Friday, March 23, 2012

Midnight in Paris.

See this movie. No, really. See it. Heck, just go on and buy yourself a copy.

I had heard a little buzz about it, but didn't give it much thought since I'm not a huge fan of Woody Allen (too much whiny angst, as Mister says) or Owen Wilson (plays the same character in every movie). Then my big brother recommended it to me. Big Brother has impeccable taste and has never let me down, except for that Christmas when I was 6 years old and he gave me this horrible troll-like stuffed animal-thing, but that's a whole 'nother story. Anyhow, the first time I went to go put it in my Netflix queue, it wasn't available, so I promptly forgot about it. Something triggered my memory a few weeks ago, and I ordered the movie.

Seriously, this is one of the most adorable things I've seen in a long time, in spite of Woody Allen and Owen Wilson. It just so happens that Wilson's natural goofiness is perfect in his role as Gil Pender, a burned-out screenwriter/hopeful novelist who longs to be in 1920s Paris. It's evident from the start that his relationship with his fiancee Inez, played by Rachel McAdams, is ill-fated when she makes faces about walking in Paris in the rain. She has no imagination and her parents are even worse.

Gil and Inez are in Paris for some pre-wedding shopping and a visit with her parents, who are there on a business trip. And then there's the pedantic Paul, a friend of Inez's who is an expert on everydamnthing and is happy to tell everydamnone. (I couldn't decide who was worse: Inez, her parents, or Paul.) It's Paul who makes the comment that people who long for the past are just living in a fantasy world of false romantic notions because they can't handle the present. (More on that later.)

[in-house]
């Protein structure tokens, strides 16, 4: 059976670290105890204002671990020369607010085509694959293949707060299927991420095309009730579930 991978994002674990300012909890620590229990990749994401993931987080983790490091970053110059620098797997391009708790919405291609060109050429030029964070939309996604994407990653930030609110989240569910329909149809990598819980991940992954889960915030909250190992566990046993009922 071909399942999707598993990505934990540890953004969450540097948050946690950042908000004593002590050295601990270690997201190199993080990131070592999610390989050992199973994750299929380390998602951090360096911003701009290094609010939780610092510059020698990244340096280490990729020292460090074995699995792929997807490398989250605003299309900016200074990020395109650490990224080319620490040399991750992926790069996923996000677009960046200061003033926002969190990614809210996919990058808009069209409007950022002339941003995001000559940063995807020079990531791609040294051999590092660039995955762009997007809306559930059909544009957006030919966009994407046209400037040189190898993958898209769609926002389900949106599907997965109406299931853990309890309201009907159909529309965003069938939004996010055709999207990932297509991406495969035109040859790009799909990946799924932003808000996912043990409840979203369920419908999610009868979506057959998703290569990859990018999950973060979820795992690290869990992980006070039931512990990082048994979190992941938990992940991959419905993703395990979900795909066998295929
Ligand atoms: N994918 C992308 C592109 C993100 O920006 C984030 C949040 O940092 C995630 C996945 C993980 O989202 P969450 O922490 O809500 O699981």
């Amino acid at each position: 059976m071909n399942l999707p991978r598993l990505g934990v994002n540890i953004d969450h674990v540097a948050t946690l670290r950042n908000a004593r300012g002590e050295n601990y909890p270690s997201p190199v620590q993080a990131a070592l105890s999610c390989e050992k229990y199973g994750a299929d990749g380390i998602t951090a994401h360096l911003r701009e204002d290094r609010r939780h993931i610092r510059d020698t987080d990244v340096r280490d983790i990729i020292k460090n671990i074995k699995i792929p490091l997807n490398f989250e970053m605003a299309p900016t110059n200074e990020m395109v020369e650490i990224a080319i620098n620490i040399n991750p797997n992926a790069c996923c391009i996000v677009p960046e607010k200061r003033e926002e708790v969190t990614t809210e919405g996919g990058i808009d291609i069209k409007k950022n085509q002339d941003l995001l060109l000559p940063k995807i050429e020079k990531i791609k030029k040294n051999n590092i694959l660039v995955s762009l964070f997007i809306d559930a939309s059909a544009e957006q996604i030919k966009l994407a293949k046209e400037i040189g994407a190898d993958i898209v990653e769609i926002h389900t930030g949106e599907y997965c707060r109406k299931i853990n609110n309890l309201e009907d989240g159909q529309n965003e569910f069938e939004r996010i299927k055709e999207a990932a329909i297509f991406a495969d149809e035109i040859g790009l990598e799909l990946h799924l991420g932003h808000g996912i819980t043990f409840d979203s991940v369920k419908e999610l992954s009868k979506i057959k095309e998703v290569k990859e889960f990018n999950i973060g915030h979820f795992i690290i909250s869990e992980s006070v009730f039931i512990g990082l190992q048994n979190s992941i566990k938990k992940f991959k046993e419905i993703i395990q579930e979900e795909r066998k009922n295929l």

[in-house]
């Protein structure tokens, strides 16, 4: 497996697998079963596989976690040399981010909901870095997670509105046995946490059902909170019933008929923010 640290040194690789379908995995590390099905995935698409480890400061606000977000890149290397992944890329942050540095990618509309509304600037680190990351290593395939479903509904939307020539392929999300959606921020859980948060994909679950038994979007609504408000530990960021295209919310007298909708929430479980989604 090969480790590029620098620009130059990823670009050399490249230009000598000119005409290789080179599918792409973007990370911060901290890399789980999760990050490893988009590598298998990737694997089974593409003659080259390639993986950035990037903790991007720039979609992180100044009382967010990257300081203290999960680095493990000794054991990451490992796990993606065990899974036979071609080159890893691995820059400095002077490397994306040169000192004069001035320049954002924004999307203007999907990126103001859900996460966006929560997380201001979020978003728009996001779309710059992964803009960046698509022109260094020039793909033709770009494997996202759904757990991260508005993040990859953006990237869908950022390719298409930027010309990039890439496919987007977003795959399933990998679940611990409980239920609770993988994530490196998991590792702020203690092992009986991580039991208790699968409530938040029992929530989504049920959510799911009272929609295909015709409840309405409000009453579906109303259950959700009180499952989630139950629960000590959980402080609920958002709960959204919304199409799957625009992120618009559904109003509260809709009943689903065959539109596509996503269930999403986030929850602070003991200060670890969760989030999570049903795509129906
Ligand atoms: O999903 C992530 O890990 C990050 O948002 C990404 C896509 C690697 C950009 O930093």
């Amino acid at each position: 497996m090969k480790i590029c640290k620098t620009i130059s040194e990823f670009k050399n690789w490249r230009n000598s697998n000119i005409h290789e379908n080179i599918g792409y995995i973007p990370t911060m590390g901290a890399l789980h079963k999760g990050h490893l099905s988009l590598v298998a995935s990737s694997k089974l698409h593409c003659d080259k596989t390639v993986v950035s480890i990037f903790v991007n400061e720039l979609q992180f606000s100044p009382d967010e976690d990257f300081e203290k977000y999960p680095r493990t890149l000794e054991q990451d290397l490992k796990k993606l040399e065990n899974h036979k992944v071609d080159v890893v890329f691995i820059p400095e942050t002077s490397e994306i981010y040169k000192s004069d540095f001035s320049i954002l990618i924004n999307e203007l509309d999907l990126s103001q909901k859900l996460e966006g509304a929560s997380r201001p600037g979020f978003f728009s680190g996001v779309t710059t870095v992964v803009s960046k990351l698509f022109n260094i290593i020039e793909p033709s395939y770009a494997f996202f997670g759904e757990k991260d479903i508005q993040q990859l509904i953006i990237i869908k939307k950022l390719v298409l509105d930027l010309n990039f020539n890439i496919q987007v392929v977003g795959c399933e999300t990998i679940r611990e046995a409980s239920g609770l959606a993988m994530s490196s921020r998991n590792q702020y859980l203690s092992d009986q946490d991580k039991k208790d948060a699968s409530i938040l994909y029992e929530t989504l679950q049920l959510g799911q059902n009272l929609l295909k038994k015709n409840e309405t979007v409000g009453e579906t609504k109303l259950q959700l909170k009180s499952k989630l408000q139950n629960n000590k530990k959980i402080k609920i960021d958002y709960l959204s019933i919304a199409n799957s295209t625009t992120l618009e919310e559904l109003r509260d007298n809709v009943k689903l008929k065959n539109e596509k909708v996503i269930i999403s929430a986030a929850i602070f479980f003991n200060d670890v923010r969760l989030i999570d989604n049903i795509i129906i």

Understandably, Gil would prefer to spend some time alone in his beloved Paris than hang around with these jokers, so that's what he does. While he's sitting on a sidewalk bench at midnight, an antique car pulls up, and the partygoers inside tell him to get in the car - and they promptly drive off into the 1920s.

Gil meets Scott and Zelda Fitzgerald, Ernest Hemingway, Gertrude Stein, Pablo Picasso, Man Ray, and my personal favorite, Salvador Dali, played by Adrien Brody. He also meets a beatiful French woman, Adriana, with whom he promptly falls in love. Adriana wants to go back to the France of the 1890s.

I don't have to tell you that chaos ensues, in 1920 and 2011. I won't spoil the conclusion, but I will point out that in each of these time periods, someone wants to go Somewhere Else. The artists of La Belle Epoque want to go back to the Renaissance. Is it because they can't handle the present, as Pedantic Paul says early in the movie, or is it simply because they feel a connection to the past?

Well, I can only speak for myself, but I don't think I have any false romantic notions about life before running water, sanitation, and migraine meds that work. I love to study history because I want to know what the people who came before me did, and to keep some of those skills alive. I love the 21st century, mostly, but I think it's prudent to know how to get along if the power goes out. It's great being able to use all the modern technology and whatnot, but we still need to know what to do when those things aren't available. I mean, I don't know about you, but I intend to survive the impending Zombie Apocalypse.

Besides that, we are irrevocably connected to our ancestors. That's a fact. And it's darn near impossible to move ahead without first considering what came before. I know you've all heard the one about "those who forget history are doomed to repeat it."

History is part of the fabric of the future, after all.

Till next time ---- get some popcorn and have a movie night.

1 comment:

  1. I'm glad to hear the glowing review because this movie is sitting on my record player waiting to be watched when I get back from Savannah and Charleston.